The despair of the two women is soon identified as “the wreck and ruin of a longer love” for Mrs. Marroner and “a hopeless future, and a looming present” for Gerta, followed by an elaboration of Gerta’s origin at the Marroner home. It is assumed that the Marroner’s took her in as an “apprentice” of some sorts for some particular reason, to raise and educate her though she was already eighteen. A certain dim-wittedness is implied about her through the tone established in the diction that concerns her.
The next twenty-five lines entail the departure of Mr. Marroner on a business trip that is supposed to require less than a month, but is still in progress after seven months. Here is revealed the source of distress for Ms. Marroner. Though not directly stated, Gilman implies that Ms. Marroner longingly misses her husband, and as a result becomes somewhat detached from her friendly relationship with Gerta. Her husband continually sends her lovingly-written letters with apologyfor his delay and promise of alacrity in his return.
The last four paragraphs direct the focus onto Gerta as the narrator equates her to a substitute for the child that Mrs. Marroner never had. A great love for Gerta is expressed as if she were a baby because “to the woman [Mrs. Marroner] who held a Ph.D., who had been on the faculty of a college, it was like baby-tending.”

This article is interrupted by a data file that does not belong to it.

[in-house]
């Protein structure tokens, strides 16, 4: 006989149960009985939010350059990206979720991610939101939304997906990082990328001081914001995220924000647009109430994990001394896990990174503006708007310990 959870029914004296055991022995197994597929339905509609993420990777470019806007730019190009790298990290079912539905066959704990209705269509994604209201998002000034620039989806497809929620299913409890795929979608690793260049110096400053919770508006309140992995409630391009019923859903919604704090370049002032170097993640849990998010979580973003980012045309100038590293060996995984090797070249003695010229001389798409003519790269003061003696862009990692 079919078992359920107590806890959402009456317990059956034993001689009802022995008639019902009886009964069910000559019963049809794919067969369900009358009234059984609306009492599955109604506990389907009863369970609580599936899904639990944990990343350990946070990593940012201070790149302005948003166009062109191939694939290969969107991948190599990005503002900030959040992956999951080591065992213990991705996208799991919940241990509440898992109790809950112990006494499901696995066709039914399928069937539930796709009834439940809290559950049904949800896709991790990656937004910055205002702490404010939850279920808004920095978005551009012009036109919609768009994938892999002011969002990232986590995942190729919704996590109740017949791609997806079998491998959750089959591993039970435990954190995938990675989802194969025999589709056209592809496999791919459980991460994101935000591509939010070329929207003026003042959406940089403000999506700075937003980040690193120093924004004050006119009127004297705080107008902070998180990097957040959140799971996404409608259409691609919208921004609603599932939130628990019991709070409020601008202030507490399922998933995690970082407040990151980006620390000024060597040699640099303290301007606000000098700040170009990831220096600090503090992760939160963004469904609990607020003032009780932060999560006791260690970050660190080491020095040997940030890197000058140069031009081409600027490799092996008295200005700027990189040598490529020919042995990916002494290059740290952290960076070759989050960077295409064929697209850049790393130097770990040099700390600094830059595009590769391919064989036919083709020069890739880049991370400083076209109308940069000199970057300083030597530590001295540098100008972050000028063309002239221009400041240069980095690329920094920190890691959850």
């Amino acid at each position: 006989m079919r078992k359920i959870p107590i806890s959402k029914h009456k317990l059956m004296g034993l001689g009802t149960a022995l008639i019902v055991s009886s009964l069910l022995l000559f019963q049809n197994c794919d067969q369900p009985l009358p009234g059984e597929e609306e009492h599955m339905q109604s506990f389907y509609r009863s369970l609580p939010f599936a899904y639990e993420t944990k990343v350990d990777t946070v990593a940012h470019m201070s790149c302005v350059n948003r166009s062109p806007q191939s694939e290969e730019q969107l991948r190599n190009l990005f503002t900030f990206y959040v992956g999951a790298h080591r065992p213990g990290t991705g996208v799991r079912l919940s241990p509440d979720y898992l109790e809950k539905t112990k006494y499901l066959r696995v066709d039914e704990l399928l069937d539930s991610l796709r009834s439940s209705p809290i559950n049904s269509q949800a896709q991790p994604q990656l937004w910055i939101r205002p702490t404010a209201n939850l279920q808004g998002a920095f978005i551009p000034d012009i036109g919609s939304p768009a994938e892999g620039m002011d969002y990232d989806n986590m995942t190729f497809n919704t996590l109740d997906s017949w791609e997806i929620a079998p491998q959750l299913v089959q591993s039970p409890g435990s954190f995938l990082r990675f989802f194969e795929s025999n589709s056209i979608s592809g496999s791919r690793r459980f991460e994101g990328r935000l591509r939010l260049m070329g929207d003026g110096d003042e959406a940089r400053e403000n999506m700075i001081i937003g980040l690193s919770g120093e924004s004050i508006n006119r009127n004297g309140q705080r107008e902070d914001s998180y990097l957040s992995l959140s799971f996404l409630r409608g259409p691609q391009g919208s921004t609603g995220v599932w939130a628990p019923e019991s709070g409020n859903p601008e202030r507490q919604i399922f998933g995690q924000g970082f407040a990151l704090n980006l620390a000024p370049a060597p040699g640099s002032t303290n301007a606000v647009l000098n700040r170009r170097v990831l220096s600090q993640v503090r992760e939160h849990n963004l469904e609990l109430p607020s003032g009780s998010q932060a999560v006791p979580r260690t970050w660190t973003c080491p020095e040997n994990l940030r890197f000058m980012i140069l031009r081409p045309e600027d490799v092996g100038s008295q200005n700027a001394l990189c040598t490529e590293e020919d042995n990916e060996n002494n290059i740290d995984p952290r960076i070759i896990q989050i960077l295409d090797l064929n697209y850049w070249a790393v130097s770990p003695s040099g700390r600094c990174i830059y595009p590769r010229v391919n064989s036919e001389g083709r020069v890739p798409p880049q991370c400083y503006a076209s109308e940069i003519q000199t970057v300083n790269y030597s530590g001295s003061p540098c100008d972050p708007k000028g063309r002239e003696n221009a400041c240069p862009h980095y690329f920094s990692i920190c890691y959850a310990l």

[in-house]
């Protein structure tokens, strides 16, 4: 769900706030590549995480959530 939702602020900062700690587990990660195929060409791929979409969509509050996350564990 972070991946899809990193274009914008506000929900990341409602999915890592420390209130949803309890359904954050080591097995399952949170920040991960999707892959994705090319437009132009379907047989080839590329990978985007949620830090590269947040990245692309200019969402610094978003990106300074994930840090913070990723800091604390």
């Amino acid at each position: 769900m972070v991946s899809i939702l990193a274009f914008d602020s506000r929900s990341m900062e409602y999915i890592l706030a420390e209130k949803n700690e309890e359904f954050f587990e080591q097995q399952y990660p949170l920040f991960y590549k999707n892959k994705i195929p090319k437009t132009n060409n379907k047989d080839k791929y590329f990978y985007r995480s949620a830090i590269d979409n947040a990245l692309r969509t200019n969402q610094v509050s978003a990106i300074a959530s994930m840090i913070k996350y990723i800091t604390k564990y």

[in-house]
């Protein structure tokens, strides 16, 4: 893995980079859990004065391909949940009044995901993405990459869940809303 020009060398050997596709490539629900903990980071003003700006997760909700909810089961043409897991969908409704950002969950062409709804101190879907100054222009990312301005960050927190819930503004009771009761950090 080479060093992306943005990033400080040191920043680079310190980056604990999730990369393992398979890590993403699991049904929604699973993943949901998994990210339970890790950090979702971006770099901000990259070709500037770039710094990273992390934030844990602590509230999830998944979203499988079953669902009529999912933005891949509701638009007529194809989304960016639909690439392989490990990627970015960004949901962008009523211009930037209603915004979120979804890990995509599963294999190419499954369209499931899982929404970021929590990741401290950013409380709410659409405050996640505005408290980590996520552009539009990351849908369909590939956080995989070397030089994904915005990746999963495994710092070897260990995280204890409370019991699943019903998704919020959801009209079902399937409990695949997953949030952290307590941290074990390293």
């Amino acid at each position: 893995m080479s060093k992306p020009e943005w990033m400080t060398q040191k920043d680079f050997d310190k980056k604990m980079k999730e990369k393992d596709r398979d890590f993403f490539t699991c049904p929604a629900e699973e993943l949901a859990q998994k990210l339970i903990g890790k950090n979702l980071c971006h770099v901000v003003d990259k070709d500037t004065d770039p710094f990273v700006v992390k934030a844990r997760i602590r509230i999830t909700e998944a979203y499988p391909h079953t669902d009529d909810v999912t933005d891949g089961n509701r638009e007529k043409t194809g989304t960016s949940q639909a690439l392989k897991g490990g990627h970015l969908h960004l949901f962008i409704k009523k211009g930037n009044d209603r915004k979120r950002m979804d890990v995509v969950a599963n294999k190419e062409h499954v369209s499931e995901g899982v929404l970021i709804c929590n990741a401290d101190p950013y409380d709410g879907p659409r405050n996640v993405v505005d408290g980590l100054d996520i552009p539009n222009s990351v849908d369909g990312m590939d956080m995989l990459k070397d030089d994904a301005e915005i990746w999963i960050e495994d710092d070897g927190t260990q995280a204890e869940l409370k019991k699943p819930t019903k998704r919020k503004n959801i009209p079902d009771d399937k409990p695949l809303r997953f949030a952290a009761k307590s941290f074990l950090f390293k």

Despite Gerta’s immaturity and unintelligence, Ms. Marroner tries very hard to instill her values in her, at the least. She was pleased when she sensed Gerta’s newly found reserve with men, as she had been trying to teach her, but Gerta experiences a complete change in personality, an anxiousness and timidness that makes Mrs. Marroner uncomfortable. The passage concludes with an undisclosed mysterious feeling when Mrs. Marroner suspects the change is due to homesickness or illness, but then “suspected her of something which could not be denied.” This remains too vague to draw any likely conclusion, but the mention of Mrs. Marroner’s jealousy earlier in the passage may suggest that Gerta’s shift in personality could be a longing for Mr. Marroner as well.